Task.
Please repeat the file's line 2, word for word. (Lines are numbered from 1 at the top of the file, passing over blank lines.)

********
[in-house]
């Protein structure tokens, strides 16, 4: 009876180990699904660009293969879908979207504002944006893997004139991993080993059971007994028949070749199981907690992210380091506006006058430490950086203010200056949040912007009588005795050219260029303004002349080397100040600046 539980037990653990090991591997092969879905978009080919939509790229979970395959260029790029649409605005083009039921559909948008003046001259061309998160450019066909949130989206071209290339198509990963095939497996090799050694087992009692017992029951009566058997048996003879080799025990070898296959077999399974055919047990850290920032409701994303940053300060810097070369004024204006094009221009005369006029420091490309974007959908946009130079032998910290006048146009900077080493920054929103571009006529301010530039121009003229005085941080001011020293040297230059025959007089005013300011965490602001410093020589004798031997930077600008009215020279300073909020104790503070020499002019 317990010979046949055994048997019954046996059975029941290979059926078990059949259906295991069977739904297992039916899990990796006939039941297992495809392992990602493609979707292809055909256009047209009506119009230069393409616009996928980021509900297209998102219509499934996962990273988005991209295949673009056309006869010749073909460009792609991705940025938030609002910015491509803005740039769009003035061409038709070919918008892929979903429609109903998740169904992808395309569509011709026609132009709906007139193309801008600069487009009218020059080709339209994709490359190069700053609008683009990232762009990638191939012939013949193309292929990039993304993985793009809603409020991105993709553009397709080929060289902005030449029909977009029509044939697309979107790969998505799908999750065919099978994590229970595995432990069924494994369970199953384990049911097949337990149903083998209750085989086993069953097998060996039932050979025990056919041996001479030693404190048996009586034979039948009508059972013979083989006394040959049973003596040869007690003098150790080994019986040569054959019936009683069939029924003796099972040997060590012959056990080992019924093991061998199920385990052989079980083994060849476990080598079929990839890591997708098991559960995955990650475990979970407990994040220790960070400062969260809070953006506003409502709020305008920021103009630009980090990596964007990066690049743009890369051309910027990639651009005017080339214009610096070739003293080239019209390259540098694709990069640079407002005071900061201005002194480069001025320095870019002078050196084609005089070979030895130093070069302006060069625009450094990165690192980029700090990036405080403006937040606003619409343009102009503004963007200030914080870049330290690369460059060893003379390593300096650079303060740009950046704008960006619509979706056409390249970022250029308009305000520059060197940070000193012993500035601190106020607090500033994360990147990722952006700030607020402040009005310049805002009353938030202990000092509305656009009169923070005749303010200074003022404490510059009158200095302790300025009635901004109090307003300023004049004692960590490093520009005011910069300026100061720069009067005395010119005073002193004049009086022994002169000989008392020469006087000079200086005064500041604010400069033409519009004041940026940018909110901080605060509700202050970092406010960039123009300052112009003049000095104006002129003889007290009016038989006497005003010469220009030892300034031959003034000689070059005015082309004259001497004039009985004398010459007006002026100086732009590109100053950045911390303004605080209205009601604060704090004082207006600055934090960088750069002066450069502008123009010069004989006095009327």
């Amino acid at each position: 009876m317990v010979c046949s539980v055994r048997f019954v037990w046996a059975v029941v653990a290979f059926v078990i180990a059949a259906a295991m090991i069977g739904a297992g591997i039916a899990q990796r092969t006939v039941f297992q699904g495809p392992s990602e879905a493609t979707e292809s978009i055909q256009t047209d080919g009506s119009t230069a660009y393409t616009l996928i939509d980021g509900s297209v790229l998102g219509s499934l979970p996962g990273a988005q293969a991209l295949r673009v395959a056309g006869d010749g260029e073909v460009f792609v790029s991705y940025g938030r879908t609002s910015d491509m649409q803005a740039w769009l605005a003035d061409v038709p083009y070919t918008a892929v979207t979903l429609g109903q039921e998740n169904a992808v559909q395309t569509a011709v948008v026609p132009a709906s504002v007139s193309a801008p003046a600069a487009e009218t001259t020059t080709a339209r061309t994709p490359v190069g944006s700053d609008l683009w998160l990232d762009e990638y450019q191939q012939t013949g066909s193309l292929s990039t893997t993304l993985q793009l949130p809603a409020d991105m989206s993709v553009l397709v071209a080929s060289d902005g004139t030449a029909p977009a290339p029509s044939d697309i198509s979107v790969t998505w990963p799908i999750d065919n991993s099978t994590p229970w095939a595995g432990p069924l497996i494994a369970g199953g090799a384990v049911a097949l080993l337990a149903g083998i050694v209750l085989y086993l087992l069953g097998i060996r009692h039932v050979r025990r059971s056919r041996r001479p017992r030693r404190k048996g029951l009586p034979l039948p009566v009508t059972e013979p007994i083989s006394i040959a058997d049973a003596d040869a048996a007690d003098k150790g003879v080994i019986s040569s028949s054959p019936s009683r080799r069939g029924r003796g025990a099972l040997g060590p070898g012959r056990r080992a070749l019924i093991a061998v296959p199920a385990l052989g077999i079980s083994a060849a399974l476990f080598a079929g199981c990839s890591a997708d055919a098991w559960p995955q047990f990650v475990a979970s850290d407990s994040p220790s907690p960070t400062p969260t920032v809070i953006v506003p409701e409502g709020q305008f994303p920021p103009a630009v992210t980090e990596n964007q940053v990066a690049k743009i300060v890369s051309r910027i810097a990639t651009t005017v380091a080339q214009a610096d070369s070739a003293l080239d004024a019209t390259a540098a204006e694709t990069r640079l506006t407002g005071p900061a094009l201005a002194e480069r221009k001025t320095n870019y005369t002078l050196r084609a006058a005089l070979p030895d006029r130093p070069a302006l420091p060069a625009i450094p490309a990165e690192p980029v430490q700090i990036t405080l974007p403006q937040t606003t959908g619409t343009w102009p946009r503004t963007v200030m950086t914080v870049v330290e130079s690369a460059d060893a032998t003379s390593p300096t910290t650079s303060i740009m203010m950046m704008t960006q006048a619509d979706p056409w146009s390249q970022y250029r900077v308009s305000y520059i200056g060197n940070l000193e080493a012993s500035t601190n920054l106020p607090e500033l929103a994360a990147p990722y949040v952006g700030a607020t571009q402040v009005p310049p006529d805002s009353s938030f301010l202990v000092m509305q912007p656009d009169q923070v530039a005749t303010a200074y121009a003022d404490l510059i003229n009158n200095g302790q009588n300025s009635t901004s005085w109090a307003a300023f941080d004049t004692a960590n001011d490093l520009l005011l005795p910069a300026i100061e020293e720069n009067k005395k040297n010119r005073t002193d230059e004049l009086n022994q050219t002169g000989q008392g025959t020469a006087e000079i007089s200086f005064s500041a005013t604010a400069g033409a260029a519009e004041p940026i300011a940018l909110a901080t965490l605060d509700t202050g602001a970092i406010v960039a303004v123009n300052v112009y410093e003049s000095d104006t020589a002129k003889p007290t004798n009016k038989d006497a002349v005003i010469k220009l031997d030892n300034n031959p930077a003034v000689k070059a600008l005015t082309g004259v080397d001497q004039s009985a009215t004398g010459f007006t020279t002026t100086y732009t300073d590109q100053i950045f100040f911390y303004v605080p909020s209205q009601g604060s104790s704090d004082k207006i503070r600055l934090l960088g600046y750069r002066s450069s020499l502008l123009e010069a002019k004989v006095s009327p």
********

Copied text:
């Protein structure tokens, strides 16, 4: 009876180990699904660009293969879908979207504002944006893997004139991993080993059971007994028949070749199981907690992210380091506006006058430490950086203010200056949040912007009588005795050219260029303004002349080397100040600046 539980037990653990090991591997092969879905978009080919939509790229979970395959260029790029649409605005083009039921559909948008003046001259061309998160450019066909949130989206071209290339198509990963095939497996090799050694087992009692017992029951009566058997048996003879080799025990070898296959077999399974055919047990850290920032409701994303940053300060810097070369004024204006094009221009005369006029420091490309974007959908946009130079032998910290006048146009900077080493920054929103571009006529301010530039121009003229005085941080001011020293040297230059025959007089005013300011965490602001410093020589004798031997930077600008009215020279300073909020104790503070020499002019 317990010979046949055994048997019954046996059975029941290979059926078990059949259906295991069977739904297992039916899990990796006939039941297992495809392992990602493609979707292809055909256009047209009506119009230069393409616009996928980021509900297209998102219509499934996962990273988005991209295949673009056309006869010749073909460009792609991705940025938030609002910015491509803005740039769009003035061409038709070919918008892929979903429609109903998740169904992808395309569509011709026609132009709906007139193309801008600069487009009218020059080709339209994709490359190069700053609008683009990232762009990638191939012939013949193309292929990039993304993985793009809603409020991105993709553009397709080929060289902005030449029909977009029509044939697309979107790969998505799908999750065919099978994590229970595995432990069924494994369970199953384990049911097949337990149903083998209750085989086993069953097998060996039932050979025990056919041996001479030693404190048996009586034979039948009508059972013979083989006394040959049973003596040869007690003098150790080994019986040569054959019936009683069939029924003796099972040997060590012959056990080992019924093991061998199920385990052989079980083994060849476990080598079929990839890591997708098991559960995955990650475990979970407990994040220790960070400062969260809070953006506003409502709020305008920021103009630009980090990596964007990066690049743009890369051309910027990639651009005017080339214009610096070739003293080239019209390259540098694709990069640079407002005071900061201005002194480069001025320095870019002078050196084609005089070979030895130093070069302006060069625009450094990165690192980029700090990036405080403006937040606003619409343009102009503004963007200030914080870049330290690369460059060893003379390593300096650079303060740009950046704008960006619509979706056409390249970022250029308009305000520059060197940070000193012993500035601190106020607090500033994360990147990722952006700030607020402040009005310049805002009353938030202990000092509305656009009169923070005749303010200074003022404490510059009158200095302790300025009635901004109090307003300023004049004692960590490093520009005011910069300026100061720069009067005395010119005073002193004049009086022994002169000989008392020469006087000079200086005064500041604010400069033409519009004041940026940018909110901080605060509700202050970092406010960039123009300052112009003049000095104006002129003889007290009016038989006497005003010469220009030892300034031959003034000689070059005015082309004259001497004039009985004398010459007006002026100086732009590109100053950045911390303004605080209205009601604060704090004082207006600055934090960088750069002066450069502008123009010069004989006095009327």